• 0800 0862018
  • This email address is being protected from spambots. You need JavaScript enabled to view it.
  • Mon - Fri 8:00 - 17:00

Best Practice Update

Data Protection education logo, hands on a laptop on a desk with glasses

What does a Data Protection Officer Do?

Under UK GDPR, Public Authorities or Bodies, as well as businesses carrying out certain processes are required to appoint a Data Protection Officer (DPO). This article will explain why you need a DPO and what a DPO does for your organisation.

Are we required to have a DPO?

As stated above, UK GDPR law requires Public Authorities or Bodies and businesses carrying out certain processes to appoint a DPO. According to the ICO, the types of activities that would require a business to appoint a DPO are ones where your operations require “large scale, regular and systematic monitoring of individuals”, or if your “core activities consist of large scale processing of special categories of data or data relating to criminal convictions and offences.” If you are unsure on whether your organisation may fall under the scope which would require you to appoint a DPO, more information on this can be found on the ICO’s website, using the link at the bottom of this article.

Even if you are not required to have a DPO however, you can still appoint one. In addition to this, despite your organisation not being required to have  a DPO, you still have obligations under GDPR and must ensure that your organisation is being compliant with the relevant legislation. Therefore appointing a DPO despite not being required to have one under GDPR can be beneficial to your organisation, as they can ensure you are operating within the law and monitor compliance.

What are the DPO’s tasks and responsibilities?

As outlined in our FAQs regarding DPO’s, a Data Protection Officer is responsible for the following tasks;

  1. Provide advice to an organisation about their responsibilities.
  2. Monitor compliance with the law.
  3. Advise on data protection impact assessments.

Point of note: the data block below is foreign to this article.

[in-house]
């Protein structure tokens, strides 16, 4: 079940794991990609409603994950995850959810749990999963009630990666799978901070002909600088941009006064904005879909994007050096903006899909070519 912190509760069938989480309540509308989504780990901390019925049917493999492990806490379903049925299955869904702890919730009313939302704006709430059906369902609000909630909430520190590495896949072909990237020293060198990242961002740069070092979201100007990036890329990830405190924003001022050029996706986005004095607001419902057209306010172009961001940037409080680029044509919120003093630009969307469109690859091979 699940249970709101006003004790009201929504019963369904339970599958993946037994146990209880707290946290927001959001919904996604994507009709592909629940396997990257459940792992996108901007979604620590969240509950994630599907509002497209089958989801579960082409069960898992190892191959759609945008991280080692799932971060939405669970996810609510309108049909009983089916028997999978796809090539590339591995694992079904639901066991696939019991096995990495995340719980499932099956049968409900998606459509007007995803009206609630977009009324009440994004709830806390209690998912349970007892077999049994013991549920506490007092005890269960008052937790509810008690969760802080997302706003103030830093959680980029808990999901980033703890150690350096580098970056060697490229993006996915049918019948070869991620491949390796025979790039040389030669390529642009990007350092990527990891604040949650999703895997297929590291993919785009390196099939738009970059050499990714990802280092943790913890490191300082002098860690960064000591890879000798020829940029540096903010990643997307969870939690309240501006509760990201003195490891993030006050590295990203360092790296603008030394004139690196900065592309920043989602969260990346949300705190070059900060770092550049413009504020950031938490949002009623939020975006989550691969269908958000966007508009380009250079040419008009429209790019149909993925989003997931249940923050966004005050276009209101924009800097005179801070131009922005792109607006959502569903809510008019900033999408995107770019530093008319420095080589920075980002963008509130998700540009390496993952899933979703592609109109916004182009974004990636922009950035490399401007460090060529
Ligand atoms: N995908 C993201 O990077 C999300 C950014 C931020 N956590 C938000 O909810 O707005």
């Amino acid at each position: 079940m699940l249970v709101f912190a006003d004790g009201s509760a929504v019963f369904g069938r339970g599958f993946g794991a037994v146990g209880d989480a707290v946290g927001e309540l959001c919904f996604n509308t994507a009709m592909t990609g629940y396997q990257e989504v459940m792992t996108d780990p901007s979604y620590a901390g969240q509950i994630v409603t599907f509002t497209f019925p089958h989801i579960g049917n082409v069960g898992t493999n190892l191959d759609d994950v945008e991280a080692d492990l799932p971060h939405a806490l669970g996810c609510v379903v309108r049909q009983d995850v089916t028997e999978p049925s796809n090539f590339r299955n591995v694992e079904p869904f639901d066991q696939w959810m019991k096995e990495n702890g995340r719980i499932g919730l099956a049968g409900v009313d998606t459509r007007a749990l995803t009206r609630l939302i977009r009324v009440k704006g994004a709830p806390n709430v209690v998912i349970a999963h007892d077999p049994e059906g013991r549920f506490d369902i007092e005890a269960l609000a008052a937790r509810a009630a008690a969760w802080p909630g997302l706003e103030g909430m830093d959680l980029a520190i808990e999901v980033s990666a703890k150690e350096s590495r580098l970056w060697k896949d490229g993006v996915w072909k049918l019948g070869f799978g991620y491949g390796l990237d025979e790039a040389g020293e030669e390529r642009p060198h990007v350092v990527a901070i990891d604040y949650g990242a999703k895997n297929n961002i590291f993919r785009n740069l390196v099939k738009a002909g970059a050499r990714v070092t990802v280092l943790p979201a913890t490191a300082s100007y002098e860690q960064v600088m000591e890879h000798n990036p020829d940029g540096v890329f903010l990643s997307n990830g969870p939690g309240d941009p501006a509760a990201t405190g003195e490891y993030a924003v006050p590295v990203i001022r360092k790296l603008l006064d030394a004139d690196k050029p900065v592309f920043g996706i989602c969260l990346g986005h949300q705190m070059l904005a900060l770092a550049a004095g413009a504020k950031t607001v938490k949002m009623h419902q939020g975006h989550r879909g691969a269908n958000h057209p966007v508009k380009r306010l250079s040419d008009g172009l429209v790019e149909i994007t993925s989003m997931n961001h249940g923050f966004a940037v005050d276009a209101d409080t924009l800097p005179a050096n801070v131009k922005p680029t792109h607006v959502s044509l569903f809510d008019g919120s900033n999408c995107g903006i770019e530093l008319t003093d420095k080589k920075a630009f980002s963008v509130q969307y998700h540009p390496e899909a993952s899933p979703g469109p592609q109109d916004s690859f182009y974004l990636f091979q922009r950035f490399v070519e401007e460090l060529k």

4. Cooperate with the ICO.
  5. Be a point of contact for data subjects.

As outlined by the ICO, a Data Protection Officer must be given the independence to perform their tasks adequately, and report to the highest level of management. You also must involve your DPO in all matters that concern the protection of personal data, and this must be done in a timely manner.

The ICO also lists a number of tasks the DPO carries out. The Data Protection Officer’s main overarching responsibility is to ensure that your organisation is being compliant with UK GDPR, as well as all other relevant legislation and policies. They also provide training and generally emphasise the importance of data protection and its compliance. 

Who can be our DPO?

A DPO can also have other duties/tasks outside of the ones listed above, so long as they do not cause a conflict of interest with their primary tasks. According to the ICO, this means that the “DPO cannot hold a position within your organisation that leads him or her to determine the purposes and the means of the processing of personal data.” Therefore, whilst you are permitted to appoint an existing employee as DPO, it can be easier to ensure the DPO is carrying out their tasks and therefore your organisation being GDPR compliant if your DPO comes from outside the organisation. 

How do we support our DPO?

Once you appoint a DPO, you must also ensure that you are supporting them so that they can fulfil their duties properly. The ICO lists 8 ways that you must support your DPO. They are as follows:


  • The DPO must be involved, closely and in a timely manner, in all data protection matters;
  • The DPO must report to the highest management level of your organisation, ie board level;
  • The DPO must operate independently and must not be dismissed or penalised for performing their tasks;
  • You must provide adequate resources (sufficient time, financial, infrastructure, and, where appropriate, staff) to enable the DPO to meet their UK GDPR obligations, and to maintain their expert level of knowledge;
  • You must give the DPO appropriate access to personal data and processing activities;
  • You must give the DPO appropriate access to other services within your organisation so that they can receive essential support, input or information; and
  • You record the details of your DPO as part of your records of processing activities.

As you can hopefully see, your Data Protection Officer plays a vital role in your organisation, and it is important that they are given the right platform to carry out their duties to the fullest capacity in line with UK GDPR. More information regarding DPOs can be found on the ICO website, using the following link:


We hope this article has helped you understand what a Data Protection Officer is, why you may need one and what their obligations are. If you would like to contact us with any questions you may have, please do not hesitate to contact us by sending an email to This email address is being protected from spambots. You need JavaScript enabled to view it..